Tag Archives: 35 Church Lane

Kemper Gunn House: It’s Unanimous!

Matthew Mandell — one of the leaders in the fight to move the Kemper Gunn House across the street, from 35 Church Lane to the Baldwin parking lot — sent this today to his email list, following last night’s RTM decision:

What an amazing vote last night: 34-0 to approve the move of Kemper Gunn and the 8-24, thus overturning P&Z. The smiles on the RTM members stretched across the room. They knew they did something historic and great. Generations to come will say this RTM, and those Westporters in 2013, had vision.

The public support for this project was overwhelming from the start. It was your input, your emails, your signatures and your voices which made this happen. Never underestimate the power of the people to make things happen. Now let’s take that into the voting booths as well and elect P&Z commissioners who will follow through on saving the house and for greater protection of our Town’s history and character. A bit on that below.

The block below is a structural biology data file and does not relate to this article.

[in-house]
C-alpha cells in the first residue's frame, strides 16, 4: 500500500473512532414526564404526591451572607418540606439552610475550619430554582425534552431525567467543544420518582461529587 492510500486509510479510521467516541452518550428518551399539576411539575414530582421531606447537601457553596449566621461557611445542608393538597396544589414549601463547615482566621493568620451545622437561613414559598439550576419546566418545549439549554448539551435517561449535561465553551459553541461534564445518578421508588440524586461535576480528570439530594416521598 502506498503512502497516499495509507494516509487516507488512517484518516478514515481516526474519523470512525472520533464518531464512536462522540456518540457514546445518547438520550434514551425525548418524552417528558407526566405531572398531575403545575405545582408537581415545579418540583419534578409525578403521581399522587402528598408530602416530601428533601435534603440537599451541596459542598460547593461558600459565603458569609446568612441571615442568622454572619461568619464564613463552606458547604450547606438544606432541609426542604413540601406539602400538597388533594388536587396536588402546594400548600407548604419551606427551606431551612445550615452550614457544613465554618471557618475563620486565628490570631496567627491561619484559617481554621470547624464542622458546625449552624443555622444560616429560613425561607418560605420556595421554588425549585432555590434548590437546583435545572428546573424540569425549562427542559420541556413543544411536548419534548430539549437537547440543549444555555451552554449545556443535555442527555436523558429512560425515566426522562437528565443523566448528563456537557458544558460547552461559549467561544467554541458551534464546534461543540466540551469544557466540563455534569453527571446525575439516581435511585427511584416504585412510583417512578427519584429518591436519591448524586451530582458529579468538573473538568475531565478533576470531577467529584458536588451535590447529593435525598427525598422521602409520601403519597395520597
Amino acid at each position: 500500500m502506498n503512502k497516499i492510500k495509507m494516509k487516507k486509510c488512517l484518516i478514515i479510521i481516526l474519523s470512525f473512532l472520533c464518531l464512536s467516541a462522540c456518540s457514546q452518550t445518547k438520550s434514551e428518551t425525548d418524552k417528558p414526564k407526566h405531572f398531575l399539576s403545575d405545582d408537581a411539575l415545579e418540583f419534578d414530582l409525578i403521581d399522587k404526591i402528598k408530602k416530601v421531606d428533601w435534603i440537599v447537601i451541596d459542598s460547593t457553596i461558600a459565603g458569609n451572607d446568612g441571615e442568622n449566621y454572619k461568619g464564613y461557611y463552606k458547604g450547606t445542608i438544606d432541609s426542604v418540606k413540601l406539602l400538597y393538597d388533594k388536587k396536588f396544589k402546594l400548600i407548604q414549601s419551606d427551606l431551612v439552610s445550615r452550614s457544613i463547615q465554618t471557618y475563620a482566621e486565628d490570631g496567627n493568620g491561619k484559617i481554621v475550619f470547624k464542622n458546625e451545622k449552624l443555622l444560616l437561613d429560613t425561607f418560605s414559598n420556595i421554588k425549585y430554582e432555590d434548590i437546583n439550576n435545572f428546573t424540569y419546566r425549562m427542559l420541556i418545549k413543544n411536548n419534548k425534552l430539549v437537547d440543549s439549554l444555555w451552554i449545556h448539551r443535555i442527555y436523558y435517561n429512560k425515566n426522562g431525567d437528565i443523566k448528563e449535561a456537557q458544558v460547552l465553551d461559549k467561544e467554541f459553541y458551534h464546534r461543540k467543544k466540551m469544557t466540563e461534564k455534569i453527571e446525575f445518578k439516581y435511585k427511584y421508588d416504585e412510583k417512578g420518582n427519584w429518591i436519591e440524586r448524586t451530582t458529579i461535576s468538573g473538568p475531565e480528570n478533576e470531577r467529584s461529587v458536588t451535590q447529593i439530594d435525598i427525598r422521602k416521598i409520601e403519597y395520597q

35 Church Lane -- also known as the Kemper-Gunn House.

35 Church Lane — also known as the Kemper-Gunn House.

If you were not there or didn’t watch on the toob, Morley Boyd, who led the appeal, delivered an A+ speech to start it off. We all knew why the house and location were key right from the start. David Waldman followed and improved on what he said last week and the momentum had begun.

The four Republican/Save Westport Now P&Z Commissioners stood as one and said they will be remaining on P&Z and will be there to help guide the house to its new home. Ron Corwin spoke in defense of the decision and was making sound points before veering off course.